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MG RV8

MG RV8 Published: 22nd Aug 2016 - 0 Comments - Be the first, contribute now!

MG RV8
MG RV8
MG RV8
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Why should i get one?

If you like MGBs with real sting then you’ll love the RV8. Launched almost 30 years since BL finally got round to producing its own ‘Costello’ , it’s the best B of them all, not simply because the roadster at last gained V8 power (initially, BL claimed only the GT shell could take the strain!), but the RV8 was properly sorted in the suspension department. With its new found prowess, twinned with modernity, yet remaining a classic MGB where it mattered, the RV8 can be truly hailed as a replacement Big Healey, in ways where the MGC never was.

 

What can i get?

There’s only a singleton choice. The MG RV8 was always a limited run model and less than 2000 were made between 1992 and 1995 with a staggering 75 per cent going to Japan; only 307 were officially UK registered although many exported cars have found their way ‘back home’ sporting air conditioning. Condition is the main priority however as many are in a surprisingly poor state, surprising given the car’s fair exclusivity. Woodcote Green is the most common colour, so if you’re looking from a collectivity point of view, avoid that. Old English White remains the rarest, with only four cars built globally in that colour.

 

What are they like to drive?

The main problem with the MGR V8 – like any MGB really! – was caused by Austin Rover penny-pinching as usual, sadly after getting the fundamentals right. In this case, it’s the sub standard factory dampers which negates all the sophistication MG engineers incorporated in the chassis. The handling is generally very good but desperately needs better damping – speak to Clive Wheatley who has developed his own spec Spax units just right for the job. Power-assisted steering was never available when the car was new, but it can now be retrospectively fitted. Wheatley also supplies and fits an electric EZ system for just over £2000 and he rates it highly. There’s something Morgan-like about the RV8 insofar that although the design has been modernised to cater for a new buying base, it can’t escape its past either. The cockpit is plush yet old in feel and wind noise remains considerable, but the 3.9-litre 190bhp fuel-injected Rover V8 suits the car superbly well and is more than fast enough to have fun, yet a proper five-speed gearbox rather than overdrive also allows for fair economy when touring.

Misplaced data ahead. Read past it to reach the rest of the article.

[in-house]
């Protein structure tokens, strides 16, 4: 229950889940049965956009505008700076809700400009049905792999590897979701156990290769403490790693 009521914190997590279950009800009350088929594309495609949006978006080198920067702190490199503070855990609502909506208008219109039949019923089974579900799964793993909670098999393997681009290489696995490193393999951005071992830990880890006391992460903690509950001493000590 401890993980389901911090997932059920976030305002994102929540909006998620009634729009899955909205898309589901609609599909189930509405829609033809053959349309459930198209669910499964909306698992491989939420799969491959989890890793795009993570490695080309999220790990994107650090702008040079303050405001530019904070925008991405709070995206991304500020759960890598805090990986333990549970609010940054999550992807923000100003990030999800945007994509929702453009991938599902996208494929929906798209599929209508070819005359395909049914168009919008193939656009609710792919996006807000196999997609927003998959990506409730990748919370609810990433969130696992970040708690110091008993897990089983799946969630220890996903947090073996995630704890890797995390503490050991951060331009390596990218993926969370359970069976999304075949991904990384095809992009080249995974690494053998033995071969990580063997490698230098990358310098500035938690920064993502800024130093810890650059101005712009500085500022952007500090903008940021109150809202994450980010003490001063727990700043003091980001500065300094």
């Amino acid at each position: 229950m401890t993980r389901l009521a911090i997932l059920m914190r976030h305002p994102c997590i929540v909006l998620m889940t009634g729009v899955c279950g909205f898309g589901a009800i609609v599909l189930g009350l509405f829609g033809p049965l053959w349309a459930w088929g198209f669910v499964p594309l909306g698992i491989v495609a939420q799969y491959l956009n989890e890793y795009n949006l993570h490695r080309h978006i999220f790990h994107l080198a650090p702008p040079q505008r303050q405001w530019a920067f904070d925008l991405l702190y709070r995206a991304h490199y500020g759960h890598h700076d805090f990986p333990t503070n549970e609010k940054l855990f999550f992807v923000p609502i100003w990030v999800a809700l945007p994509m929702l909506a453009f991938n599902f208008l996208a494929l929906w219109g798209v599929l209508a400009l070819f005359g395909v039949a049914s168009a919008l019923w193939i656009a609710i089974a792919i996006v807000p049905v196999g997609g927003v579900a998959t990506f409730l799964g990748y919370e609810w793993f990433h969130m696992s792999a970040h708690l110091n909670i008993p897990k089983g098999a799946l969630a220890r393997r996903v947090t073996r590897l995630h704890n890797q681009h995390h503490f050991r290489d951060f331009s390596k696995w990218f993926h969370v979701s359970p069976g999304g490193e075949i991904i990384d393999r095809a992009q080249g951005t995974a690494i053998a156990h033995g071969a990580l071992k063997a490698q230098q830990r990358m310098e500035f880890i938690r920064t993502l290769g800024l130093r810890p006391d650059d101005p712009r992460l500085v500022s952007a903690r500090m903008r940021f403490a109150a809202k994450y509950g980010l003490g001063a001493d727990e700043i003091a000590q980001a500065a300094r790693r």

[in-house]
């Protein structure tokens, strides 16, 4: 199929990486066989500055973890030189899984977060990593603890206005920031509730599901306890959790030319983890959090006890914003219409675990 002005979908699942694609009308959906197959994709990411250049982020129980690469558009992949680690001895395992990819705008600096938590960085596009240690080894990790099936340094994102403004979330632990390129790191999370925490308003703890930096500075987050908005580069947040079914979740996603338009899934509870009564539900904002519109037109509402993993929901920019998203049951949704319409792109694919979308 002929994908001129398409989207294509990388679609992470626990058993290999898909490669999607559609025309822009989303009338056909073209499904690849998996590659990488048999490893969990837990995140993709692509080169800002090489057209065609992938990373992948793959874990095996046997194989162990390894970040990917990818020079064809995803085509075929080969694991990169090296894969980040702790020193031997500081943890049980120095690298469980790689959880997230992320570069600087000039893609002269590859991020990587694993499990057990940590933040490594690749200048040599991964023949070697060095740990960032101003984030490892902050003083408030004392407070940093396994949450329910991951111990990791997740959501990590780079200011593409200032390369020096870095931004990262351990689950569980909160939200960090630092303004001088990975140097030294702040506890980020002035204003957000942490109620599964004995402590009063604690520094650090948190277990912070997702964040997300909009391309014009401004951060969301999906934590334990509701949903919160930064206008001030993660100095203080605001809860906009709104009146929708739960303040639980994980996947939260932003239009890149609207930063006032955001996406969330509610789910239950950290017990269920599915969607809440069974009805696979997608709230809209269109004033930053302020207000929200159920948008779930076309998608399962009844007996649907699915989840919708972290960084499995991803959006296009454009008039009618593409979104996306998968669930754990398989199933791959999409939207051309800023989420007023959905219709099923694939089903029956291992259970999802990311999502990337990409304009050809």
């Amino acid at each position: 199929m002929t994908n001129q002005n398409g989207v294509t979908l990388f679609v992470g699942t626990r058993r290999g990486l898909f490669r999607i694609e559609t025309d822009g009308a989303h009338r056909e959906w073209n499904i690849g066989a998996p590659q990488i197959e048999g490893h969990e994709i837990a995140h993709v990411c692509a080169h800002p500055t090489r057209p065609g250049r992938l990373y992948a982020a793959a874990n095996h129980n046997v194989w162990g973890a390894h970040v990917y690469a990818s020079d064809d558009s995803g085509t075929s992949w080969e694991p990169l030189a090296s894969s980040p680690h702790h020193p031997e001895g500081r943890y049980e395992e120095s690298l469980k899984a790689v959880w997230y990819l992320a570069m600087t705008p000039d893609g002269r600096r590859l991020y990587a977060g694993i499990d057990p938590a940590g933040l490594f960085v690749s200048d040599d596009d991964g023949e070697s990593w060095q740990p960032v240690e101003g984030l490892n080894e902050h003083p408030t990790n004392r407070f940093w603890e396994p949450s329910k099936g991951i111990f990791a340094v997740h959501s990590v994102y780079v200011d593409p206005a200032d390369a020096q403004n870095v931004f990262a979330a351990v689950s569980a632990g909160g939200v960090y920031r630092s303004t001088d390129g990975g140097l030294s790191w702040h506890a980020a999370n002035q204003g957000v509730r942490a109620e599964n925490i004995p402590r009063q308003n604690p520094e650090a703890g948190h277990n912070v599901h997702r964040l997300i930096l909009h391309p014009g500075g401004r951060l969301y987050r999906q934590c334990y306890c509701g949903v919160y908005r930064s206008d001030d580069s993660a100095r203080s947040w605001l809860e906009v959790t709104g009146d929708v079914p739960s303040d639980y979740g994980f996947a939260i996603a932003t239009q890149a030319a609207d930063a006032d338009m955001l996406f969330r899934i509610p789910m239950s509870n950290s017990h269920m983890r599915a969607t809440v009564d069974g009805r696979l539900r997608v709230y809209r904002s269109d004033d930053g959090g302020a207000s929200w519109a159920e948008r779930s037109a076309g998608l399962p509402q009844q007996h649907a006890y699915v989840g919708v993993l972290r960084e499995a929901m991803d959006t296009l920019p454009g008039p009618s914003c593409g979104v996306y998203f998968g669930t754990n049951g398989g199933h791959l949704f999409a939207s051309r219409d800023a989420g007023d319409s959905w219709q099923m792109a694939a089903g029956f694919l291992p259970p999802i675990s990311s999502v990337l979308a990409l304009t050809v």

What are they like to live with?

The RV8 is cared for by the V8 Register who supply an exhaustive amount of technical information and support for these cars, including a fat 60 page buying guide. Specialists abound and can supply all the parts and tuning/customising add-ons you need. Thankfully, as the Heritage bodyshells were electrophoretically dipped when new, they don’t rot like anything as badly as old MGBs, save for the windscreen surround.

 

Verdict

A modern antique that gives you the best of both worlds and prices are only around 25 per cent dearer than a normal MGB yet considerably cheaper than an MGC.



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